Shortage of foster homes in Izard and Fulton Counties

Wednesday, June 14, 2017

Izard and Fulton Counties both have a shortage of foster homes, with a surplus of foster children, who desperately need a place to stay.

There is no doubt that there is a stigma related to the phrase “foster home.” But there are many programs who work with these families to ensure that a child doesn’t have to be sent to another town, while their Department of Human Services (DHS) case workers try to come up with a solution. It is hard enough when a child has to be torn away from their home, and from what they have always known, however; it’s harder when they are on the other side of the state, with nothing familiar.

The CALL is a program developed within Arkansas that works on a volunteer basis, to recruit foster families and volunteers through churches. The CALL works with these local churches to help meet the needs of local children in foster care. While recruiting families is a priority, it is also understood that “not every Christian is called to foster or adopt.” The CALL works with local churches to assemble a support team of volunteers to wrap around their foster and adoptive families.

Currently, there are seven foster homes in Izard, as well as, Fulton County. Within these counties, there is a varying range of approximately 30 to 50 children in the foster system at any given time. Seven foster homes aren’t enough to adequately house these children. The overall goal of varying foster assistance programs is to create enough foster homes that there are only one to three children in each house. This is done so there will be more time to give each child the individual help they need during a stressful time.

According to a study that was released by Harvard Medical School, the University of Michigan and Casey Family Programs, former foster children are almost twice as likely to suffer from Post-Traumatic Stress Disorder (PTSD), as U.S. War Veterans. With a statistic like that, it’s easy to understand how important individual care could be, especially if there was the ability to have fewer children in each foster home.

Lacey McKay, who coordinates with foster families at the Izard County DHS office, notes that there are a lot of local programs that work to ensure foster children can be as comfortable as they can. McKay just recently started working at the Izard County office, but also has worked at the Fulton County office. McKay noted that the Salem Assembly of God, has a backpack program called “You are Loved,” which assembles pajamas, snacks, toiletries and a few essentials that will help the child with their first nights in a new foster home. The Salem First Baptist Church, provides bags for children to carry their personal belongings in. “It’s alarming how often a child will use a trash bag as a makeshift suitcase,” said McKay. These programs may seem small, but it helps a child to transition a little easier.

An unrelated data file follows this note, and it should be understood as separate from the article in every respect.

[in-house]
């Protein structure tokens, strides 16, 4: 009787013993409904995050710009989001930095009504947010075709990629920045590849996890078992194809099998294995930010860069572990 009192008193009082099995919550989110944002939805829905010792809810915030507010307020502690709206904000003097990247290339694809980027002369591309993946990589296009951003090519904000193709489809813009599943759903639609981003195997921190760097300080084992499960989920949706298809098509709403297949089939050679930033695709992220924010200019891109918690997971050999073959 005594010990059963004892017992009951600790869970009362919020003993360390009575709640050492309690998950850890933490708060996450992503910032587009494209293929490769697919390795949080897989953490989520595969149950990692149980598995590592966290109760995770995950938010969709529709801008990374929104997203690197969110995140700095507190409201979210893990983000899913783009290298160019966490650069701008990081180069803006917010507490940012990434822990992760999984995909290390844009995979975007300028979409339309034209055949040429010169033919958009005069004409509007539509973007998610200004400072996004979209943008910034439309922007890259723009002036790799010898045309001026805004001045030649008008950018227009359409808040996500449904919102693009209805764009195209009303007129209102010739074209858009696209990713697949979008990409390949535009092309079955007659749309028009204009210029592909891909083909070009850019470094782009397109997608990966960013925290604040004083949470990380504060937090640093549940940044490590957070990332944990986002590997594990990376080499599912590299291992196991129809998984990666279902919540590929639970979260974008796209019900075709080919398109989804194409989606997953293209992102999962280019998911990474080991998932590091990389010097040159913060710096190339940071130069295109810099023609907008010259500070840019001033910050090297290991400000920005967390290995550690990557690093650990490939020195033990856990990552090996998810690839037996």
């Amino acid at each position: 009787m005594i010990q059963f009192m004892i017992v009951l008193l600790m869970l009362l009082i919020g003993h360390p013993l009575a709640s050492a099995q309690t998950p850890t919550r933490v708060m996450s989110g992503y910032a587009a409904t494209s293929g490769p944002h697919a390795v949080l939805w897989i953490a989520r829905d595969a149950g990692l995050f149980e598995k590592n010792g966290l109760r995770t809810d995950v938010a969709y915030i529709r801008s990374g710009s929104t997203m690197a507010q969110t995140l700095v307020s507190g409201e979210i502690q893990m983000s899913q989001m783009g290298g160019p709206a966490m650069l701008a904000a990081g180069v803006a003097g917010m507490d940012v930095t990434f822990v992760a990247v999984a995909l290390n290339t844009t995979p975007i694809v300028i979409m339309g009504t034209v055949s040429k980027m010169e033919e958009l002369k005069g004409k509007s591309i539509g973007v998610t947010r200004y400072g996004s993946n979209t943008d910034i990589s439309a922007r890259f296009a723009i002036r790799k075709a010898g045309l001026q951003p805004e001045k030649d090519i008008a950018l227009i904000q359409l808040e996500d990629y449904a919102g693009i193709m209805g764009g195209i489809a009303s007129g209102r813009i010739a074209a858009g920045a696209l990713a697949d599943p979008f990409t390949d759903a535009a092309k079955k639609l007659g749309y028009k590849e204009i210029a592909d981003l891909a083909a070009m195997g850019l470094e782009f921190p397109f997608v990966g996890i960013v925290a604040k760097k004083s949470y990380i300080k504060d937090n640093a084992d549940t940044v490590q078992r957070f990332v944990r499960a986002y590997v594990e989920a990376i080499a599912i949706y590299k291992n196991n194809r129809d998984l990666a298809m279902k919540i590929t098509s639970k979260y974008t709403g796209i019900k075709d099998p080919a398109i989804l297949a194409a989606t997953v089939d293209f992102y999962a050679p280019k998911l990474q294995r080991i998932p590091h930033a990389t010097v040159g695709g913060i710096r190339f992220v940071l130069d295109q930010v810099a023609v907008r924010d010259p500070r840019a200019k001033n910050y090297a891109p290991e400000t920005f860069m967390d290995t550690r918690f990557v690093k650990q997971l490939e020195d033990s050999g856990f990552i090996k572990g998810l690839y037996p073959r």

Becky’s Kids, in Melbourne, was a program started by Jessica Eldred Betts and Ann Moser. The idea is named after Becky Hickerson, Jessica’s sister and Ann’s daughter, who passed away, but worked as a DHS case worker in Izard County. When Becky passed away, there were multiple people who donated money in Becky’s name and Jessica decided that would be what Becky would want them to do with the money. The money is used in various ways, but primarily, the mother and daughter duo use the money to help foster children feel a little bit more at home. They use the money for something as simple as helping a girl get a prom dress, or spending a day at Silver Dollar City in Branson. Ann also added that the money is used, “for things that we take for granted as parents, and that these children just don’t have.” Becky’s Kids will be helping foster children with their back to school shopping, so donations are appreciated. Any monetary donation can be mailed to: Ann Moser, P.O. Box 770, Melbourne, AR 72556

There are other programs that help foster children, but primarily, there is a large need for more foster homes at a local level. Sue and Kenneth Sanders, of Izard County, have been foster parents for 34 years and have fostered over 400 children during that duration. The couple also has two of their own children, but they felt “The CALL,” to help children who didn’t have any place to stay. Currently, they have three foster children; a six month old baby, a two year old and a 17 year old. Sanders noted that there is a lot of laughs and tears and that it’s hard to let these kids go, and even harder to turn away a child because they already have too many.

To find more information on becoming a foster family or figuring out how to volunteer for this cause, contact your respective county DHS office: Fulton County’s agent is Ashley Johnson and Fulton County branch’s phone number is 870-895-3309; and Izard County’s Agent, McKay, can be reached at the Izard County branch at 870-368-4318. The CALL has a representative for the Tri-County area, Gary Phillips, who can be reached at 870-895-5165.

More information on The CALL can be found at thecallinarkansas.org. Volunteers urge those who are interested in becoming a foster, adoptive or respite home, or volunteer caring for the foster children, to attend one of their monthly meetings. The dates, times and location can be found on the website. With a little help from everyone, this foster care crisis can be resolved so that every child has a safe place to go within their own respective county and receive the individual care that they need at such a trying time of their life.

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